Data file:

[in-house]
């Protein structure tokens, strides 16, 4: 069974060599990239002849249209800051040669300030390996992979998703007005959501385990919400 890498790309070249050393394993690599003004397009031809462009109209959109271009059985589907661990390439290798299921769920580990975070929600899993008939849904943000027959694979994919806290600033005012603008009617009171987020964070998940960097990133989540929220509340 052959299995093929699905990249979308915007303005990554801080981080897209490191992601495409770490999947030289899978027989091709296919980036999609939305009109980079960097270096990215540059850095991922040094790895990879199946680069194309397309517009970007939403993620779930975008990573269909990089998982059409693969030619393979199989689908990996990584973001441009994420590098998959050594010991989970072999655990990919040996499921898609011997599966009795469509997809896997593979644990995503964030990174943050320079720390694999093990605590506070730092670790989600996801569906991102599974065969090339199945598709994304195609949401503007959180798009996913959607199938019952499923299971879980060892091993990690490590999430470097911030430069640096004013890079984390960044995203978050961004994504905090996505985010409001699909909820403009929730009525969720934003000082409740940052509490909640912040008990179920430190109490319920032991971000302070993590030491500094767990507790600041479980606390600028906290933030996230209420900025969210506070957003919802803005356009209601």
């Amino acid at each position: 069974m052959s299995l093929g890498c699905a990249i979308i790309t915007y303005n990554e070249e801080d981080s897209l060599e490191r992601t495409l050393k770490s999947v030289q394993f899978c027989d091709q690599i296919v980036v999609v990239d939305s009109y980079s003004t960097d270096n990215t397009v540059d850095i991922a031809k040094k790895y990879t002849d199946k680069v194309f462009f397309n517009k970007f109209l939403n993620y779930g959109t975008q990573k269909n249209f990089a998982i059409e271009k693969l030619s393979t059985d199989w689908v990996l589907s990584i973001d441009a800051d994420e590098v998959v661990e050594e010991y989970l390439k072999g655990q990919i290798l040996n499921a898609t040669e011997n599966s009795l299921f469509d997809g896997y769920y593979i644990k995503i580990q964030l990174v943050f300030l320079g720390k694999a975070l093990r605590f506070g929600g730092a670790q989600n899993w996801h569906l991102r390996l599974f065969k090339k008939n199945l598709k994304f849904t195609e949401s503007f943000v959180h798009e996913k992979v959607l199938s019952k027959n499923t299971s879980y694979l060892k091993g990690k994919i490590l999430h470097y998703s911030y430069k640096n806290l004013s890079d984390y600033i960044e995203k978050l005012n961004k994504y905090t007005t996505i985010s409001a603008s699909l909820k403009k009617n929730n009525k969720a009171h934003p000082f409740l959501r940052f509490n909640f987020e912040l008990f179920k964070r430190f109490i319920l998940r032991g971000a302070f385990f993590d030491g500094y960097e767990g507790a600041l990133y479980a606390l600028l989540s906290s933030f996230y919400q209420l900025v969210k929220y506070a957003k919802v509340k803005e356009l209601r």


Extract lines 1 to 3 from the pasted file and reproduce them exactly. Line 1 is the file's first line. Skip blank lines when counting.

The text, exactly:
[in-house]
């Protein structure tokens, strides 16, 4: 069974060599990239002849249209800051040669300030390996992979998703007005959501385990919400 890498790309070249050393394993690599003004397009031809462009109209959109271009059985589907661990390439290798299921769920580990975070929600899993008939849904943000027959694979994919806290600033005012603008009617009171987020964070998940960097990133989540929220509340 052959299995093929699905990249979308915007303005990554801080981080897209490191992601495409770490999947030289899978027989091709296919980036999609939305009109980079960097270096990215540059850095991922040094790895990879199946680069194309397309517009970007939403993620779930975008990573269909990089998982059409693969030619393979199989689908990996990584973001441009994420590098998959050594010991989970072999655990990919040996499921898609011997599966009795469509997809896997593979644990995503964030990174943050320079720390694999093990605590506070730092670790989600996801569906991102599974065969090339199945598709994304195609949401503007959180798009996913959607199938019952499923299971879980060892091993990690490590999430470097911030430069640096004013890079984390960044995203978050961004994504905090996505985010409001699909909820403009929730009525969720934003000082409740940052509490909640912040008990179920430190109490319920032991971000302070993590030491500094767990507790600041479980606390600028906290933030996230209420900025969210506070957003919802803005356009209601």
């Amino acid at each position: 069974m052959s299995l093929g890498c699905a990249i979308i790309t915007y303005n990554e070249e801080d981080s897209l060599e490191r992601t495409l050393k770490s999947v030289q394993f899978c027989d091709q690599i296919v980036v999609v990239d939305s009109y980079s003004t960097d270096n990215t397009v540059d850095i991922a031809k040094k790895y990879t002849d199946k680069v194309f462009f397309n517009k970007f109209l939403n993620y779930g959109t975008q990573k269909n249209f990089a998982i059409e271009k693969l030619s393979t059985d199989w689908v990996l589907s990584i973001d441009a800051d994420e590098v998959v661990e050594e010991y989970l390439k072999g655990q990919i290798l040996n499921a898609t040669e011997n599966s009795l299921f469509d997809g896997y769920y593979i644990k995503i580990q964030l990174v943050f300030l320079g720390k694999a975070l093990r605590f506070g929600g730092a670790q989600n899993w996801h569906l991102r390996l599974f065969k090339k008939n199945l598709k994304f849904t195609e949401s503007f943000v959180h798009e996913k992979v959607l199938s019952k027959n499923t299971s879980y694979l060892k091993g990690k994919i490590l999430h470097y998703s911030y430069k640096n806290l004013s890079d984390y600033i960044e995203k978050l005012n961004k994504y905090t007005t996505i985010s409001a603008s699909l909820k403009k009617n929730n009525k969720a009171h934003p000082f409740l959501r940052f509490n909640f987020e912040l008990f179920k964070r430190f109490i319920l998940r032991g971000a302070f385990f993590d030491g500094y960097e767990g507790a600041l990133y479980a606390l600028l989540s906290s933030f996230y919400q209420l900025v969210k929220y506070a957003k919802v509340k803005e356009l209601r």